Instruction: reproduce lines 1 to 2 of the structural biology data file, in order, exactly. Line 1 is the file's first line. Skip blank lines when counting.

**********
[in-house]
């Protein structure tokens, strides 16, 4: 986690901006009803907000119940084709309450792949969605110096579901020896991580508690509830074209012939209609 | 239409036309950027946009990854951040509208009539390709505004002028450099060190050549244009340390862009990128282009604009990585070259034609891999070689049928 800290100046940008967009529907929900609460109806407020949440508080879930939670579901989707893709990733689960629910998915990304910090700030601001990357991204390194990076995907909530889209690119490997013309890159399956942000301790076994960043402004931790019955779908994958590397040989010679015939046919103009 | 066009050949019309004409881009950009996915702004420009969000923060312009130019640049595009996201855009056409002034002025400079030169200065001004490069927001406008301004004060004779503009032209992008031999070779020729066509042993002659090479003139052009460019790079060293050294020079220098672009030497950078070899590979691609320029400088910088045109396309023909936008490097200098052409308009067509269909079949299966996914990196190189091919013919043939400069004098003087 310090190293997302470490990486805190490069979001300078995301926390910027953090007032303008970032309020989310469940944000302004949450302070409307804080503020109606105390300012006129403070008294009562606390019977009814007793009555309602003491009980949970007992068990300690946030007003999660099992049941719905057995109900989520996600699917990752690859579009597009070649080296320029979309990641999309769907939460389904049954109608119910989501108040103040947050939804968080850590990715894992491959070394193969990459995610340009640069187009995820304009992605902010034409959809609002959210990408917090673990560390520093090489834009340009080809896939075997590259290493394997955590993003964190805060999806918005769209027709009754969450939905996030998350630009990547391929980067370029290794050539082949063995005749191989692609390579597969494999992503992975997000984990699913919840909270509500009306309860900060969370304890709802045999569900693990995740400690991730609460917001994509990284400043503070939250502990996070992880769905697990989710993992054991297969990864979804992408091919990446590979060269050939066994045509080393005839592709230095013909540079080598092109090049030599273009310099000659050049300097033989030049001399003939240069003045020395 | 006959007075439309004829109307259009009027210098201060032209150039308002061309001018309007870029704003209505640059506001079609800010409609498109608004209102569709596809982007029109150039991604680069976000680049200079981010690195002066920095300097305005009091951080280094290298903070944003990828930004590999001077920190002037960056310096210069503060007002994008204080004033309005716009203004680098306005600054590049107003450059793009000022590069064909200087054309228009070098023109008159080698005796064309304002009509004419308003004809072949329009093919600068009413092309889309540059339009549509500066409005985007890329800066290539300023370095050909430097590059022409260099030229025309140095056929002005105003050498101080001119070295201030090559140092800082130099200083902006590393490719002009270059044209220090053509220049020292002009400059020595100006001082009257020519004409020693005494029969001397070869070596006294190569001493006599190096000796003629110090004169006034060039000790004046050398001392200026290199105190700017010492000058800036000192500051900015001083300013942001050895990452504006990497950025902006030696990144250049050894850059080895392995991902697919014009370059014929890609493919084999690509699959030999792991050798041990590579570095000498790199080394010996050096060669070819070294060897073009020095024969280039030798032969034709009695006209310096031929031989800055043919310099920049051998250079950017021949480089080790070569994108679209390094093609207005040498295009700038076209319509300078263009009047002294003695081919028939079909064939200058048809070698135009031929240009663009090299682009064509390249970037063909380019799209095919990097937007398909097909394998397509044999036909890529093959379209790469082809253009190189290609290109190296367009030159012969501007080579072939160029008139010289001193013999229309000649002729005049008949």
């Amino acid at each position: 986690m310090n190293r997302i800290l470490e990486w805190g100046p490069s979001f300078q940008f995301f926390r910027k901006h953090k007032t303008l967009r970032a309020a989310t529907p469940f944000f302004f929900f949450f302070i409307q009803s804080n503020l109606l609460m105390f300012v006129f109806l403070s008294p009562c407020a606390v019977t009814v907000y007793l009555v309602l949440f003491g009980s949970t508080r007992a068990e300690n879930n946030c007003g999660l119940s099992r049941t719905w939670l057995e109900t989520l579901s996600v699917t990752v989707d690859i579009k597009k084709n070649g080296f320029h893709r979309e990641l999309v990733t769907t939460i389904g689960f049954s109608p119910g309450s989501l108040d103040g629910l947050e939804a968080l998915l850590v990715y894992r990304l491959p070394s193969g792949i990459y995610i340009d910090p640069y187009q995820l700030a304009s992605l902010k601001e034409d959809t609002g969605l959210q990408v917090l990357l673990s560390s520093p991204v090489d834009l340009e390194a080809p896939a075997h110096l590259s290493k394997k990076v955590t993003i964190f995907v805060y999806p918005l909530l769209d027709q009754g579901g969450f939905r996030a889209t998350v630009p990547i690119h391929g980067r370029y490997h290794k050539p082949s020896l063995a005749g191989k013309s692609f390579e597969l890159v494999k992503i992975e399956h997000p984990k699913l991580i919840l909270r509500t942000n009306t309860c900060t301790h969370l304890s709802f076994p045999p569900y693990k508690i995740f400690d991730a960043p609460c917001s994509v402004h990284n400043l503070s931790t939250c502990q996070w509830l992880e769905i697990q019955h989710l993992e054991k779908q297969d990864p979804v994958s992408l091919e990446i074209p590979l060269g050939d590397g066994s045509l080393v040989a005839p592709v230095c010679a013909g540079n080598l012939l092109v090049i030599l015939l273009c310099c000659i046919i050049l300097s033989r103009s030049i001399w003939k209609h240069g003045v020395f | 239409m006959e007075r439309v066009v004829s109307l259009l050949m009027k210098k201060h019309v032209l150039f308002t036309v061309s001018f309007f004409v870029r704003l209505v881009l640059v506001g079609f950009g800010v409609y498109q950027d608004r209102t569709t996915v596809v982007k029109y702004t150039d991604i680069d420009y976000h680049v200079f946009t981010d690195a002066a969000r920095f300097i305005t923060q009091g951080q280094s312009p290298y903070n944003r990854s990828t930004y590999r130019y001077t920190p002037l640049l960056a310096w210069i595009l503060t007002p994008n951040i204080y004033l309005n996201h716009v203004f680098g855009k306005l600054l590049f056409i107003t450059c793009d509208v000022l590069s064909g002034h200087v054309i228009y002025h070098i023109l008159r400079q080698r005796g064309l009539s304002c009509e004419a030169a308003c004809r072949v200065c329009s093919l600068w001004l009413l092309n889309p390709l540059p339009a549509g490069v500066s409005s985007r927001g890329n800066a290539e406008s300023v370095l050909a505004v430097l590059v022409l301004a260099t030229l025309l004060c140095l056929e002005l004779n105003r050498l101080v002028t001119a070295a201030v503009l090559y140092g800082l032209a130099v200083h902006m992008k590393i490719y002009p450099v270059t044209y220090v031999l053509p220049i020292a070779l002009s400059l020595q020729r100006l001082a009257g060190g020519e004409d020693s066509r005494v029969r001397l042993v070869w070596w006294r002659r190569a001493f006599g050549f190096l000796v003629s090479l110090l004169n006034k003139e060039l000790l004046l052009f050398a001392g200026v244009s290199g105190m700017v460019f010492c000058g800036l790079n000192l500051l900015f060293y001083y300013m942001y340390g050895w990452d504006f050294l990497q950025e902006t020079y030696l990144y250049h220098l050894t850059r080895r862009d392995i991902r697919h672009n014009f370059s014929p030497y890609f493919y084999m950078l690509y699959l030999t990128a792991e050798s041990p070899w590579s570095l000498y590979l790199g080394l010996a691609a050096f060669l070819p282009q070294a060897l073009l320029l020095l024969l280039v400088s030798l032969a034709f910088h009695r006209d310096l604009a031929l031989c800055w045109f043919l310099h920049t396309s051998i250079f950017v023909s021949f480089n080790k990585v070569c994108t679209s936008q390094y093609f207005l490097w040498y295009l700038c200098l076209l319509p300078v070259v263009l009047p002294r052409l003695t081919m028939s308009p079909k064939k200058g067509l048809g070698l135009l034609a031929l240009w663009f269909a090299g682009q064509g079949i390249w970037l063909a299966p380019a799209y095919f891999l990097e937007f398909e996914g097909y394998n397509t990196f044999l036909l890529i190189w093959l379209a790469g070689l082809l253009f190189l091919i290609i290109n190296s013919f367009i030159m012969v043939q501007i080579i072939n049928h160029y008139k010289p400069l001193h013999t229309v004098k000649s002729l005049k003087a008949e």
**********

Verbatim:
[in-house]
């Protein structure tokens, strides 16, 4: 986690901006009803907000119940084709309450792949969605110096579901020896991580508690509830074209012939209609 | 239409036309950027946009990854951040509208009539390709505004002028450099060190050549244009340390862009990128282009604009990585070259034609891999070689049928 800290100046940008967009529907929900609460109806407020949440508080879930939670579901989707893709990733689960629910998915990304910090700030601001990357991204390194990076995907909530889209690119490997013309890159399956942000301790076994960043402004931790019955779908994958590397040989010679015939046919103009 | 066009050949019309004409881009950009996915702004420009969000923060312009130019640049595009996201855009056409002034002025400079030169200065001004490069927001406008301004004060004779503009032209992008031999070779020729066509042993002659090479003139052009460019790079060293050294020079220098672009030497950078070899590979691609320029400088910088045109396309023909936008490097200098052409308009067509269909079949299966996914990196190189091919013919043939400069004098003087 310090190293997302470490990486805190490069979001300078995301926390910027953090007032303008970032309020989310469940944000302004949450302070409307804080503020109606105390300012006129403070008294009562606390019977009814007793009555309602003491009980949970007992068990300690946030007003999660099992049941719905057995109900989520996600699917990752690859579009597009070649080296320029979309990641999309769907939460389904049954109608119910989501108040103040947050939804968080850590990715894992491959070394193969990459995610340009640069187009995820304009992605902010034409959809609002959210990408917090673990560390520093090489834009340009080809896939075997590259290493394997955590993003964190805060999806918005769209027709009754969450939905996030998350630009990547391929980067370029290794050539082949063995005749191989692609390579597969494999992503992975997000984990699913919840909270509500009306309860900060969370304890709802045999569900693990995740400690991730609460917001994509990284400043503070939250502990996070992880769905697990989710993992054991297969990864979804992408091919990446590979060269050939066994045509080393005839592709230095013909540079080598092109090049030599273009310099000659050049300097033989030049001399003939240069003045020395 | 006959007075439309004829109307259009009027210098201060032209150039308002061309001018309007870029704003209505640059506001079609800010409609498109608004209102569709596809982007029109150039991604680069976000680049200079981010690195002066920095300097305005009091951080280094290298903070944003990828930004590999001077920190002037960056310096210069503060007002994008204080004033309005716009203004680098306005600054590049107003450059793009000022590069064909200087054309228009070098023109008159080698005796064309304002009509004419308003004809072949329009093919600068009413092309889309540059339009549509500066409005985007890329800066290539300023370095050909430097590059022409260099030229025309140095056929002005105003050498101080001119070295201030090559140092800082130099200083902006590393490719002009270059044209220090053509220049020292002009400059020595100006001082009257020519004409020693005494029969001397070869070596006294190569001493006599190096000796003629110090004169006034060039000790004046050398001392200026290199105190700017010492000058800036000192500051900015001083300013942001050895990452504006990497950025902006030696990144250049050894850059080895392995991902697919014009370059014929890609493919084999690509699959030999792991050798041990590579570095000498790199080394010996050096060669070819070294060897073009020095024969280039030798032969034709009695006209310096031929031989800055043919310099920049051998250079950017021949480089080790070569994108679209390094093609207005040498295009700038076209319509300078263009009047002294003695081919028939079909064939200058048809070698135009031929240009663009090299682009064509390249970037063909380019799209095919990097937007398909097909394998397509044999036909890529093959379209790469082809253009190189290609290109190296367009030159012969501007080579072939160029008139010289001193013999229309000649002729005049008949």